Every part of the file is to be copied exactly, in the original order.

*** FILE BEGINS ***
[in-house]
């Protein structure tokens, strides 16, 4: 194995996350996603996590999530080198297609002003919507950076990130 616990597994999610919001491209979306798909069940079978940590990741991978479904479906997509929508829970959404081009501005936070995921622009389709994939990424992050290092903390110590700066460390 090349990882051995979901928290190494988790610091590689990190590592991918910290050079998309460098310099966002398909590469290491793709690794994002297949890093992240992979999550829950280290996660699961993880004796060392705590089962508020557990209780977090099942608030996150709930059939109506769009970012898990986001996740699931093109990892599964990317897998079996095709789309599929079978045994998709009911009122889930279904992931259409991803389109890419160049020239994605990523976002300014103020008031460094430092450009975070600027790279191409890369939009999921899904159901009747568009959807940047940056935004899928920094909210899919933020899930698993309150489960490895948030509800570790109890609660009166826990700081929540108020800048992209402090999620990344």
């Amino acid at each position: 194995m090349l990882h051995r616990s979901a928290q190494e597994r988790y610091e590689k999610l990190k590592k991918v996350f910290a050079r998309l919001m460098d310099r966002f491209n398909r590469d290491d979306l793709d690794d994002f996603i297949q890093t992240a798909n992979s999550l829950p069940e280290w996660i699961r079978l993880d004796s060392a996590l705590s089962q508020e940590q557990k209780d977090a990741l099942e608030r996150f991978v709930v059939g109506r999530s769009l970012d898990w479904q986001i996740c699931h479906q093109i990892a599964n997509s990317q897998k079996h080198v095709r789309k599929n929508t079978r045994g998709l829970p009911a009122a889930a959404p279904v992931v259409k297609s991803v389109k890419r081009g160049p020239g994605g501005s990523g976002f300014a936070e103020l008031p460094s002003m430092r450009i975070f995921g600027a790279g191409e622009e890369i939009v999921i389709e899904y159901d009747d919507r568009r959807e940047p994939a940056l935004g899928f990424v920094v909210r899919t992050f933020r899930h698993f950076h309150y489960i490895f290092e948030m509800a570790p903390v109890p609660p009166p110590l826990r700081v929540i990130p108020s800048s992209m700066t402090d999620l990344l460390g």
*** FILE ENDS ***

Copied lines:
[in-house]
């Protein structure tokens, strides 16, 4: 194995996350996603996590999530080198297609002003919507950076990130 616990597994999610919001491209979306798909069940079978940590990741991978479904479906997509929508829970959404081009501005936070995921622009389709994939990424992050290092903390110590700066460390 090349990882051995979901928290190494988790610091590689990190590592991918910290050079998309460098310099966002398909590469290491793709690794994002297949890093992240992979999550829950280290996660699961993880004796060392705590089962508020557990209780977090099942608030996150709930059939109506769009970012898990986001996740699931093109990892599964990317897998079996095709789309599929079978045994998709009911009122889930279904992931259409991803389109890419160049020239994605990523976002300014103020008031460094430092450009975070600027790279191409890369939009999921899904159901009747568009959807940047940056935004899928920094909210899919933020899930698993309150489960490895948030509800570790109890609660009166826990700081929540108020800048992209402090999620990344």
């Amino acid at each position: 194995m090349l990882h051995r616990s979901a928290q190494e597994r988790y610091e590689k999610l990190k590592k991918v996350f910290a050079r998309l919001m460098d310099r966002f491209n398909r590469d290491d979306l793709d690794d994002f996603i297949q890093t992240a798909n992979s999550l829950p069940e280290w996660i699961r079978l993880d004796s060392a996590l705590s089962q508020e940590q557990k209780d977090a990741l099942e608030r996150f991978v709930v059939g109506r999530s769009l970012d898990w479904q986001i996740c699931h479906q093109i990892a599964n997509s990317q897998k079996h080198v095709r789309k599929n929508t079978r045994g998709l829970p009911a009122a889930a959404p279904v992931v259409k297609s991803v389109k890419r081009g160049p020239g994605g501005s990523g976002f300014a936070e103020l008031p460094s002003m430092r450009i975070f995921g600027a790279g191409e622009e890369i939009v999921i389709e899904y159901d009747d919507r568009r959807e940047p994939a940056l935004g899928f990424v920094v909210r899919t992050f933020r899930h698993f950076h309150y489960i490895f290092e948030m509800a570790p903390v109890p609660p009166p110590l826990r700081v929540i990130p108020s800048s992209m700066t402090d999620l990344l460390g």